Which four configuration steps are required to implement a zone-based policy firewall configuration on a Cisco IOS router? (Choose four.)
Click on the arrows to vote for the correct answerA. B. C. D. E. F. G.
Zone-Based Policy Firewall (ZFW) is a security feature in Cisco IOS routers that provides a flexible and configurable policy-based firewall solution. It uses the concept of security zones to group network interfaces with similar security requirements and controls traffic flow between the zones based on defined policies.
The four configuration steps required to implement a zone-based policy firewall configuration on a Cisco IOS router are:
A. Create the security zones and security zone pairs:
This is the first step in configuring a zone-based firewall. A security zone is a logical grouping of network interfaces that share the same security requirements. A security zone pair is a connection between two security zones. A router can have multiple security zones and zone pairs.
For example, you may create three security zones: Zone1 for the internal network, Zone2 for the DMZ, and Zone3 for the Internet. Then, create the zone pairs as needed to allow or deny traffic between the zones.
B. Create the self-zone:
The self-zone is a pre-defined zone in a zone-based firewall that represents the router itself. It is a security best practice to create an explicit rule that blocks all traffic to or from the self-zone to other zones unless specifically allowed.
C. Create the default global inspection policy:
The default global inspection policy specifies the inspection rules for traffic that is not matched by any type inspect policy. It defines what traffic is allowed and what traffic is denied by default. You can modify the default global inspection policy to match the specific requirements of your network.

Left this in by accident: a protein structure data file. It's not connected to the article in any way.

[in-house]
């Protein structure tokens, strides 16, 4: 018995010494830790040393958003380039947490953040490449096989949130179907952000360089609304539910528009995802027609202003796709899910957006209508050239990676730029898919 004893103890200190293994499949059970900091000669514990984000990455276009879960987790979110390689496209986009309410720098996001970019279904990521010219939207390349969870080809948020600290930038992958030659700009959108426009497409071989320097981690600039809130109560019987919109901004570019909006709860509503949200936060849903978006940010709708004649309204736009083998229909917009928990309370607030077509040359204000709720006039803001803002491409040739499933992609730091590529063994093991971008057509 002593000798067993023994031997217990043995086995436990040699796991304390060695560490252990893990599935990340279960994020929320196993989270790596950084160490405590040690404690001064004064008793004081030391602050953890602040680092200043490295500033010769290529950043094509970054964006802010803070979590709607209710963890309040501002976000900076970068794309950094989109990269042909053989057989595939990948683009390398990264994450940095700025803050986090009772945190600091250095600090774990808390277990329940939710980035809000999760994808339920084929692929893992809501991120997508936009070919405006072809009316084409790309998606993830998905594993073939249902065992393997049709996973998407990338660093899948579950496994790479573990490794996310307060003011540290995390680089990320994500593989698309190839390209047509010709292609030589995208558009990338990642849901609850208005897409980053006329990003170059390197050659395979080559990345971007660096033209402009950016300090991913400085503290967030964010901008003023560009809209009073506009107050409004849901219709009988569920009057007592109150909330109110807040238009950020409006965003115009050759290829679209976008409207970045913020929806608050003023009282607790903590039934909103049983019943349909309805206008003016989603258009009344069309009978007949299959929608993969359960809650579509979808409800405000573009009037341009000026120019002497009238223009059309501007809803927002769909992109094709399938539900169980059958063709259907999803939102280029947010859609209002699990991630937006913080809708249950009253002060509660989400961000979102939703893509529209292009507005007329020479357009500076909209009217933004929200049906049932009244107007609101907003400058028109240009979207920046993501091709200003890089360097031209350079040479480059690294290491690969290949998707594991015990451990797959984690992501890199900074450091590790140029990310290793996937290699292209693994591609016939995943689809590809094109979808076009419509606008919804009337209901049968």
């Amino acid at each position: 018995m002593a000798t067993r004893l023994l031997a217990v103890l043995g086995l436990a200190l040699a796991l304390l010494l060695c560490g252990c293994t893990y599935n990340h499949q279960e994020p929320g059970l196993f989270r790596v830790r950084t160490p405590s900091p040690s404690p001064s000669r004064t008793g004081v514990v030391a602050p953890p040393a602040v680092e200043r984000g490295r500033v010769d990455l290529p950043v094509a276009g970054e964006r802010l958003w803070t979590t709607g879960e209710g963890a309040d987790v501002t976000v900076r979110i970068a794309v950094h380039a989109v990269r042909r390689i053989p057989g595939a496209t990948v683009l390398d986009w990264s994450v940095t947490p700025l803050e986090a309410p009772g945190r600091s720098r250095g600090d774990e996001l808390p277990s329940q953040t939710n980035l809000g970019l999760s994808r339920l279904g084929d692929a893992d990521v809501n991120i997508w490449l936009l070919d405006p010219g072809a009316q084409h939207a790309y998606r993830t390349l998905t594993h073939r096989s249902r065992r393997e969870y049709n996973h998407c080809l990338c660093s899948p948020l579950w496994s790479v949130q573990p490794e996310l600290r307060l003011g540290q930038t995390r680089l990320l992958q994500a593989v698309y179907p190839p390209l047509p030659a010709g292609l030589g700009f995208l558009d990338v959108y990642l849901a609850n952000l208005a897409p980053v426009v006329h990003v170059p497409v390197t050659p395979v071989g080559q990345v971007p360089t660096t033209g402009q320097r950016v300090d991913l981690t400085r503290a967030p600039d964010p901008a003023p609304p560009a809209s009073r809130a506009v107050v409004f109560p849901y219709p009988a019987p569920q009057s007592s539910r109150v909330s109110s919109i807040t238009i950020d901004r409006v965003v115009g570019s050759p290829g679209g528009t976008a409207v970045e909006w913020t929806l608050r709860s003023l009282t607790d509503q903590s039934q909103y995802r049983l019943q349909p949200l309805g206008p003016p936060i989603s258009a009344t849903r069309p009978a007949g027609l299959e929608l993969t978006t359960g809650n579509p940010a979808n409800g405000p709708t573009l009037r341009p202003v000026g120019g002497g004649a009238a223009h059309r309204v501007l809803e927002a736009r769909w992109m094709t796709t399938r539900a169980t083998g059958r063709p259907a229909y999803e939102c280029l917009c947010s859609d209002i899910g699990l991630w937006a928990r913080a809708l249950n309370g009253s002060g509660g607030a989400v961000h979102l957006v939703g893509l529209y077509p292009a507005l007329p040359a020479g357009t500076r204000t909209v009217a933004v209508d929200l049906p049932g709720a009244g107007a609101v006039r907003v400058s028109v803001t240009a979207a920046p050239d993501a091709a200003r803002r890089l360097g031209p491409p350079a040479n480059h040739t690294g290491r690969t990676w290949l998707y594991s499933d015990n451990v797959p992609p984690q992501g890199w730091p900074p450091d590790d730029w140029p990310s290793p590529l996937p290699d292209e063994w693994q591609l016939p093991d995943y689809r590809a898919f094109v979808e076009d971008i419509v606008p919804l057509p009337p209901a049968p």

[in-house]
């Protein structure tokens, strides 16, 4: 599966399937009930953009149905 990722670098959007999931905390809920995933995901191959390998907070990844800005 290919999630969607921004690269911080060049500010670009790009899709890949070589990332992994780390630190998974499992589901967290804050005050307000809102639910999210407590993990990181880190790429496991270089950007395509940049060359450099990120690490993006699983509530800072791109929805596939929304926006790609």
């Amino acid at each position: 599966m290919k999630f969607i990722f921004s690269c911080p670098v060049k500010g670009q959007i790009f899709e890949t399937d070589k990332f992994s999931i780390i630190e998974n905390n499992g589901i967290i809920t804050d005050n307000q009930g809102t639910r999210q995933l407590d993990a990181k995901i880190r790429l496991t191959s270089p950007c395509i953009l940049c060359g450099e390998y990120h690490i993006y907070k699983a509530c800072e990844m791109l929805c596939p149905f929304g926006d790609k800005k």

D. Create the type inspect class maps and policy maps:
Class maps define the match criteria for traffic inspection, while policy maps define the action to be taken on the matched traffic. You can create multiple class maps and policy maps to match different types of traffic and apply different actions.
For example, you may create a class map that matches all HTTP traffic and a policy map that allows or denies HTTP traffic based on the source and destination zones.
E. Assign a security level to each security zone:
Each security zone is assigned a security level that defines its relative trustworthiness compared to other zones. A higher security level indicates a more trusted zone, while a lower security level indicates a less trusted zone.
F. Assign each router interface to a security zone:
Each router interface is assigned to a security zone. You can assign multiple interfaces to the same zone, but an interface can only be assigned to one zone.
G. Apply a type inspect policy map to each zone pair:
Finally, you apply a type inspect policy map to each zone pair to specify the actions to be taken on traffic between the zones. You can create different policies for different zone pairs.
For example, you may apply a policy map that allows HTTP traffic from Zone1 to Zone2 but denies HTTP traffic from Zone1 to Zone3.